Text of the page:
Many delegates at Bonn were relieved when California Governor Jerry Brown asserted himself a as a sub-national actor.  As leader of America’s largest state and the world’s sixth largest economy, Brown had lost no time after Trump’s rejection of the Paris Accord in visiting foreign nations allied closely with the agreement and assuring them that California and other like-minded governors in the U.S. were fully supportive of the Accord. In Bonn, Governor Brown reassured delegates, reinforcing the twitter hashtag, #werestillin, not as a matter of national policy, as was the case during the Obama administration, but through the collective actions of America’s largest, most prominent states.

Jerry Brown’s words and actions filled me with pride in being a Californian and also a former aide to Governor Brown during his administrative tenures in 1978 and again in 1991.


Water Education for Latino Leaders (WELL)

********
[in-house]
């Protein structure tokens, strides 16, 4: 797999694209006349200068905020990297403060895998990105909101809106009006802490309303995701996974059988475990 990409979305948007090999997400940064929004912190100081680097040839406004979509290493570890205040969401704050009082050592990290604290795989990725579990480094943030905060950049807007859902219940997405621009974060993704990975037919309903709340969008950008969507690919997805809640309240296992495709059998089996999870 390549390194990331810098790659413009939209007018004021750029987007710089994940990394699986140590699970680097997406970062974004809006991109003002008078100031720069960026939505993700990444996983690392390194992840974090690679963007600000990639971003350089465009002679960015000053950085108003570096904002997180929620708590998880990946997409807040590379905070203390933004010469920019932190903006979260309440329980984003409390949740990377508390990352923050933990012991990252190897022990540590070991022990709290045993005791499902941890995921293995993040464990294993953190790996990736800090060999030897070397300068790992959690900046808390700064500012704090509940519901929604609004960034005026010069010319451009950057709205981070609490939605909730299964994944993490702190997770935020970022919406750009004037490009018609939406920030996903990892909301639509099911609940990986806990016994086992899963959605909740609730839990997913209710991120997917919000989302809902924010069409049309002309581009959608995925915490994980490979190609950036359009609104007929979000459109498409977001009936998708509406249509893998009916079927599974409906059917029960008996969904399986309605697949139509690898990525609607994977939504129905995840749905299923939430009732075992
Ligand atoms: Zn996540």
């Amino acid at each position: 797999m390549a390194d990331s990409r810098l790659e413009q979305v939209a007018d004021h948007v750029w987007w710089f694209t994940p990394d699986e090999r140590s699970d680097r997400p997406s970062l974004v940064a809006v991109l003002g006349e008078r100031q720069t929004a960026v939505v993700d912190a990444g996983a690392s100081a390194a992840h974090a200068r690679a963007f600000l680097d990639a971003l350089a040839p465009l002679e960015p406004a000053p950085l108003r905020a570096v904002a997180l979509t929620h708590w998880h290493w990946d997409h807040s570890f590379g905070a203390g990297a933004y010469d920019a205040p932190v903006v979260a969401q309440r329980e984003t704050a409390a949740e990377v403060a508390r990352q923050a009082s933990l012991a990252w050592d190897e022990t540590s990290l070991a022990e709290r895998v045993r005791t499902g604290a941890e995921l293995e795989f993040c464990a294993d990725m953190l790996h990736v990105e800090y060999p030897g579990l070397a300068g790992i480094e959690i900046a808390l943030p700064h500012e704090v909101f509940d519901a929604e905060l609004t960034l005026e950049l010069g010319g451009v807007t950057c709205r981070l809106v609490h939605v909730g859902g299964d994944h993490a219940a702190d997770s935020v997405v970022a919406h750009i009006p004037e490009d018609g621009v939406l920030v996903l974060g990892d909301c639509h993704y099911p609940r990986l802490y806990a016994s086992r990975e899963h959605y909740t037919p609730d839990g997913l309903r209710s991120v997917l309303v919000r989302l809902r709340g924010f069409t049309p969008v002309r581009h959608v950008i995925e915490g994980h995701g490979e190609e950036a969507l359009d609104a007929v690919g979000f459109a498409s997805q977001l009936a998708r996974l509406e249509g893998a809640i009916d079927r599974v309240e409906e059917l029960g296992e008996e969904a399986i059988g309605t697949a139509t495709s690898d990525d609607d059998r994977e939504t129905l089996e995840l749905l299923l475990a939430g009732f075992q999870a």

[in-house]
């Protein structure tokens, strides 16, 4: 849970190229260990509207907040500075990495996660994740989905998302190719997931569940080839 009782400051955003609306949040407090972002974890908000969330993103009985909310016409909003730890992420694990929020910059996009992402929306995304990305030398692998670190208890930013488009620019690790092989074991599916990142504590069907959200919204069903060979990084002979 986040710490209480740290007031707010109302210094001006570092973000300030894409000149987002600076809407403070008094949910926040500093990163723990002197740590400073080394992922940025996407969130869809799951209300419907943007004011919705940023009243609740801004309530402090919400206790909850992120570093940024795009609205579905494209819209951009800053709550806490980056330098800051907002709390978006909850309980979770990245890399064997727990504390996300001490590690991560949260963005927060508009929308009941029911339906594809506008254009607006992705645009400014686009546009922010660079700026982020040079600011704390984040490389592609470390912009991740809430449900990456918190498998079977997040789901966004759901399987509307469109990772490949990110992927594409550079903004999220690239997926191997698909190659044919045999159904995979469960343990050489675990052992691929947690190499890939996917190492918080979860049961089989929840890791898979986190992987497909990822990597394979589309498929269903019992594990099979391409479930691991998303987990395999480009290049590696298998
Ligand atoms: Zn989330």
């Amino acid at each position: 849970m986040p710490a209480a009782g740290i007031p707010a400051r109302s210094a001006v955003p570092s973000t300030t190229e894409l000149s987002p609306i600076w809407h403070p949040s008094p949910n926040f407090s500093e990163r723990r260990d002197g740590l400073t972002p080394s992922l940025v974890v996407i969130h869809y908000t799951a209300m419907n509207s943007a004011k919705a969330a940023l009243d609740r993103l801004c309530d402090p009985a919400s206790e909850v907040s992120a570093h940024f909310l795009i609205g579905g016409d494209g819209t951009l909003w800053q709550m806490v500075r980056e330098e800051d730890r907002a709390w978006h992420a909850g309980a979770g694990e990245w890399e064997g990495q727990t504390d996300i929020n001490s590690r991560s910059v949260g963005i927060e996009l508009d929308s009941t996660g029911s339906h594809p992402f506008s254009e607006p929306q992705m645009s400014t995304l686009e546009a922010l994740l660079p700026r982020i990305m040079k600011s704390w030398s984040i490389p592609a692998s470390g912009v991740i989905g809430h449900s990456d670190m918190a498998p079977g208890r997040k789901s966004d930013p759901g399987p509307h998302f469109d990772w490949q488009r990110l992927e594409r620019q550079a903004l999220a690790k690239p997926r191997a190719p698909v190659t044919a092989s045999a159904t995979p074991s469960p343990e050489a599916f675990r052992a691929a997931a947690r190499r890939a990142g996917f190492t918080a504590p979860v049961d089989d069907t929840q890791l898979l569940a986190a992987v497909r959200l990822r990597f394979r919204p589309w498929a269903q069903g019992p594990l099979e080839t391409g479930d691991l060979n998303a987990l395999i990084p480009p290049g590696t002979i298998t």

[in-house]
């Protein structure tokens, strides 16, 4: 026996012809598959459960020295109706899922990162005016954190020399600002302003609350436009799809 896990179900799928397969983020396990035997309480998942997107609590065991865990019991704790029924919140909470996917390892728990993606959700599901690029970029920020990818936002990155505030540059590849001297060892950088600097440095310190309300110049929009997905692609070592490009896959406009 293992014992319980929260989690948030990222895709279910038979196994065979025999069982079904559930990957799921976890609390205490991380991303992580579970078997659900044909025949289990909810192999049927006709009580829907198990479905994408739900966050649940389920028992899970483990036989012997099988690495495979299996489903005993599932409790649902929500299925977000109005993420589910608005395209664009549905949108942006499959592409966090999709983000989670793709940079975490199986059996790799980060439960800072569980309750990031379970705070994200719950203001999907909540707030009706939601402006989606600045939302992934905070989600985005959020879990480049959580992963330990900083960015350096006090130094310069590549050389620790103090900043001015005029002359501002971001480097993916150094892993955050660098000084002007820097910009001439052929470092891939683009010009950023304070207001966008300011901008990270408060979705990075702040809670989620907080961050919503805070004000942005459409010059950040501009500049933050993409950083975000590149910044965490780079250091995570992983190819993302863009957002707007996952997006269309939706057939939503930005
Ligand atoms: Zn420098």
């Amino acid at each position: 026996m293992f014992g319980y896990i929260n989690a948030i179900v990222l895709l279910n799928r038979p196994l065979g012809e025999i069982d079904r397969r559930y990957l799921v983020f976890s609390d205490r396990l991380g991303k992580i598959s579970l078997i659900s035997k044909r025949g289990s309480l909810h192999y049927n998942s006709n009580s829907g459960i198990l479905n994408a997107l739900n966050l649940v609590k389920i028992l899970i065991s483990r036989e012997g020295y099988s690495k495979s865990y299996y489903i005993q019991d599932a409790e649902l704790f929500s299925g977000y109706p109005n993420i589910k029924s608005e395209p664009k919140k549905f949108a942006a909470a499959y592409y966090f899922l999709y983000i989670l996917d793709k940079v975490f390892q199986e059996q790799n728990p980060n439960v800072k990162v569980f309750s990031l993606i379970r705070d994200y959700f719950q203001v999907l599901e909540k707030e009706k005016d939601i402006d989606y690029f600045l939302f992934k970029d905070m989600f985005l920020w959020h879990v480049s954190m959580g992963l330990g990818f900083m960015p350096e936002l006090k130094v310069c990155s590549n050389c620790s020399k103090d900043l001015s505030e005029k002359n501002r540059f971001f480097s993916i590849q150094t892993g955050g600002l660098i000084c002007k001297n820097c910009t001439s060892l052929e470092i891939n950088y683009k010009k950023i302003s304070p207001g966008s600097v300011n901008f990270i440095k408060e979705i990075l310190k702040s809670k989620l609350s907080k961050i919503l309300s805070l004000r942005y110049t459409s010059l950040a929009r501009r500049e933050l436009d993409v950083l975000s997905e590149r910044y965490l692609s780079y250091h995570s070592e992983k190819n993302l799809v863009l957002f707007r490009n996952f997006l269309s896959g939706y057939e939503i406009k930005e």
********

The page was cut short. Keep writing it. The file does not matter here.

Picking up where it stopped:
I attended the Bonn conference as a board member of Climate Resolve and as the founder and representative of Water Education for Latino Education (WELL).  WELL is committed to educating local Latino elected officials regarding 21st Century water management strategies.

My purpose was to identify and enlist partners for a global water discussion at the California Climate Change Summit to be convened and led by California Governor Jerry Brown in September 2018 in San Francisco. The goal is to connect WELL to policy-makers and decision-makers regarding water usage practices from Latin America, who will also be at the September 2018 conference in San Francisco. The mission of the summit is to identify and embrace best practices for water management and to explore “twin city” water strategies.